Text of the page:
The Commission on Bullying of elderly and disabled persons in multifamily public and subsidized housing will hold "listening sessions" in the framework of hearings for the Olmstead plan in Boston on Monday, June 26 and in Springfield on Wednesday, June 28.
- Testimony and comments wanted on Olmstead plan, bullying
- Advise study of bullying
- New elder abuse phone reporting system
- Landmark event
- First meeting results
- Working groups and outreach
- Appreciation for your support
- Call for advice and action
In Boston, Massachusetts, on Thursday, May 25, 2017 the Commission on Bullying, the first commission in the nation to address the problem of bullying of elderly and disabled persons in residential settings, was called to order by Chairwoman Linn Torto. It was a landmark moment. In that meeting of the Commission to Study Ways to Prevent Bullying of Tenants in Public and Subsidized Multi-Family Housing, pursuant to Chapter 2 of the Resolves of 2016, we began the challenging work of finding ways to prevent bullying of tenants in public and subsidized multi-family housing; the Commission expects that the findings may also apply to family housing.
Let's begin a conversation on how best to stop bullying of elderly and disabled persons in multifamily housing. There are four elements needed to stop bullying and create a healthy community...
In the face of potentially draconian policies and reduction of support for subsidized and affordable housing, citizens that rely on such programs face a bleak future. And landlords who have partnered with HUD to provide decent, safe, affordable housing may face the collapse of their business model.
A request from Jerry Halberstadt, Coordinator, Stop Bullying Coalition—I am reaching out to seek your collaboration and input, regardless of your role in multifamily housing. Bullying affects all the stakeholders, and each role and individual brings some unique perspectives. I am asking that you respond to a simple questionnaire, your answers can be as short or long as you like.
HUD rules now protect the housing rights of all persons who have been victims of domestic violence, dating violence, sexual assault, and stalking. The Violence Against Women Act (VAWA) and this rule seek to assure the basic human right to be free from violence and abuse. Victims cannot be discriminated against on the basis of any protected characteristics (including race, color, religion, sex or sexual orientation, disability, familial status, national origin, or age).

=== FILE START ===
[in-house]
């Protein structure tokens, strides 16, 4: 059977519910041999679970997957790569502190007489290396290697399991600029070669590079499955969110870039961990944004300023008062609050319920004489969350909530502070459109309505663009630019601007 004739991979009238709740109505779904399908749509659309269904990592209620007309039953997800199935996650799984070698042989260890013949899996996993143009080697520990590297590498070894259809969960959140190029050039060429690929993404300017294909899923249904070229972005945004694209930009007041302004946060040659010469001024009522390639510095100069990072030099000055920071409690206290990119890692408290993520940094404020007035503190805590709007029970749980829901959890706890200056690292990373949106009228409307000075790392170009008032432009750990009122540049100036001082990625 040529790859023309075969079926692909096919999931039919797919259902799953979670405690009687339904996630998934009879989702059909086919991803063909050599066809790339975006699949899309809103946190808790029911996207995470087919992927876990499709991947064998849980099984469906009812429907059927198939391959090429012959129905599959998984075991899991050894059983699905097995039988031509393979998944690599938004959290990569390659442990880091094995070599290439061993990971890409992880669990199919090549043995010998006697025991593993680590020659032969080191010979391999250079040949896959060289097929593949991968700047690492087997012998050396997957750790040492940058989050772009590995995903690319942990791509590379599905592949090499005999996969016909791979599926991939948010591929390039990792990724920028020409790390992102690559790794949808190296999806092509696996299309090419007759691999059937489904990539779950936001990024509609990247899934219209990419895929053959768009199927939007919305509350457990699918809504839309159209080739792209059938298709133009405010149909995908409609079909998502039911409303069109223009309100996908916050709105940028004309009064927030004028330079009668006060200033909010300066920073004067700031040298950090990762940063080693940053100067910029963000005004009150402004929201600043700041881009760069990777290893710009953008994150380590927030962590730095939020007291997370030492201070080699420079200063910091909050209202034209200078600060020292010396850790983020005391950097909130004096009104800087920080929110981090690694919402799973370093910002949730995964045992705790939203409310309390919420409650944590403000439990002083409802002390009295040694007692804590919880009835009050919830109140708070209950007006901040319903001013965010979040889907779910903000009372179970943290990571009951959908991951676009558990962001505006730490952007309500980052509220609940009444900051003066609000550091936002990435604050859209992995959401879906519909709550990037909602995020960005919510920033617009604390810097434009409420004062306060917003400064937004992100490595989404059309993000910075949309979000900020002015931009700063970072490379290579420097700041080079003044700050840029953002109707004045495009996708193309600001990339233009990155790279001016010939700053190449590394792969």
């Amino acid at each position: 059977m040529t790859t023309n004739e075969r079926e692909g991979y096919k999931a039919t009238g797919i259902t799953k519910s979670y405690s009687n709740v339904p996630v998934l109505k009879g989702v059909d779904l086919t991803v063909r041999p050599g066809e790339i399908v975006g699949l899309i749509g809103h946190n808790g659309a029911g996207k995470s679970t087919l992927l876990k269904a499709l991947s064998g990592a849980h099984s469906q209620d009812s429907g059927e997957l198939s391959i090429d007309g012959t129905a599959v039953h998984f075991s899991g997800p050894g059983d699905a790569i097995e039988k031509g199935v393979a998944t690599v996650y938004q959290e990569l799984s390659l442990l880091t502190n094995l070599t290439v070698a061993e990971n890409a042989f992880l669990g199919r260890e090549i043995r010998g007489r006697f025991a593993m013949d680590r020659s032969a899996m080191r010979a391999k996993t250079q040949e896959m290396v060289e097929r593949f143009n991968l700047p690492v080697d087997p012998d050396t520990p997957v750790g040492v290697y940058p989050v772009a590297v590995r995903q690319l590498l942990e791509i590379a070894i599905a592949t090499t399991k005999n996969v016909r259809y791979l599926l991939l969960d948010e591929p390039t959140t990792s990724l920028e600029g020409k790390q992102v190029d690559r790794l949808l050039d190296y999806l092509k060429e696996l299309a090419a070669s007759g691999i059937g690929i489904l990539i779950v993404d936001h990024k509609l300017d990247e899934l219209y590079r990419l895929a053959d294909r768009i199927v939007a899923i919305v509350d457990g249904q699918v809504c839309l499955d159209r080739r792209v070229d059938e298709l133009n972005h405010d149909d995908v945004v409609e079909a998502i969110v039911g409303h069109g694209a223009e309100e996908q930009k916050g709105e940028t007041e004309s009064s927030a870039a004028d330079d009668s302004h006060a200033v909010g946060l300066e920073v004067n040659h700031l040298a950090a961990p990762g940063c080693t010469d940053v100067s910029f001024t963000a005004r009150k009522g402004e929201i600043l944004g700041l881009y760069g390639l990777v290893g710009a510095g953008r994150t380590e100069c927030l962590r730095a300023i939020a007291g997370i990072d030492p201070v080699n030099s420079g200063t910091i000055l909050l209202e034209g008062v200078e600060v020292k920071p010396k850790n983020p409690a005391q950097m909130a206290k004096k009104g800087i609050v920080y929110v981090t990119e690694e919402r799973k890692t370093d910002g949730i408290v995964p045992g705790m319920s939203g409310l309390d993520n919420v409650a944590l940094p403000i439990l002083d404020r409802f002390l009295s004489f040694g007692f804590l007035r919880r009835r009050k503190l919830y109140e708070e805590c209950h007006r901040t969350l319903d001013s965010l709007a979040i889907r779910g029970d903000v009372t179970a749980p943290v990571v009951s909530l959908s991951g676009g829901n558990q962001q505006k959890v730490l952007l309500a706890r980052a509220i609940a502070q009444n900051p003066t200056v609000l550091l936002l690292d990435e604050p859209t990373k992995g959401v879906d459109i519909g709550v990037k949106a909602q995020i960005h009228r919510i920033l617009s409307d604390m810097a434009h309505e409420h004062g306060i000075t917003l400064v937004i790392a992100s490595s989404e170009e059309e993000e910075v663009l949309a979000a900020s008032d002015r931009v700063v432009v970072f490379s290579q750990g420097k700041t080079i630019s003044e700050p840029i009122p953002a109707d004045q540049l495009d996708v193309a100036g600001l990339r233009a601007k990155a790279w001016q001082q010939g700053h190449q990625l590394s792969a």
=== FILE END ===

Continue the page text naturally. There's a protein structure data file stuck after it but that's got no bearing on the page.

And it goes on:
It has now been about two months since we moved away from Pariah Street, and I am happy to report, that on the surface at least, life for the residents continues on with slow but steady improvements. Many of us—management, residents, and I—intend to continue to strengthen the relationships of the residents with each other, while at the same time continue to improve the communication between the residents and the housing authority and the police.
I strongly recommend Bullying Among Older Adults: How to Recognize and Address an Unseen Epidemic, a timely and important resource. There is much of value which could be adapted to settings with diverse clients including independent-living elderly and younger people living with disability, so it could be very helpful for managers, staff, and resident service coordinators working in multifamily subsidized housing. The primary audience consisting of administrators and professional staff in residential environments providing assistive, supportive, or nursing services will find this an essential guide to enhancing the quality of life and work in their residential communities.
Robin P. Bonifas et. al., Bullying Among Older Adults: How to Recognize and Address an Unseen Epidemic, (Baltimore:Health Professions Press, 2016).
Janice Harper was a successful anthropologist, an assistant professor teaching and doing research at the University of Tennessee, when her promising career was ended by mobbing. She had established herself as an expert on health and environment and initiated a graduate program in Human Rights. When her own rights were threatened at work, she reported concerns about an employee’s conduct toward her and other women. Instead of receiving a fair hearing and protection, she was mobbed by university administrators and junior faculty, even including her friends and colleagues.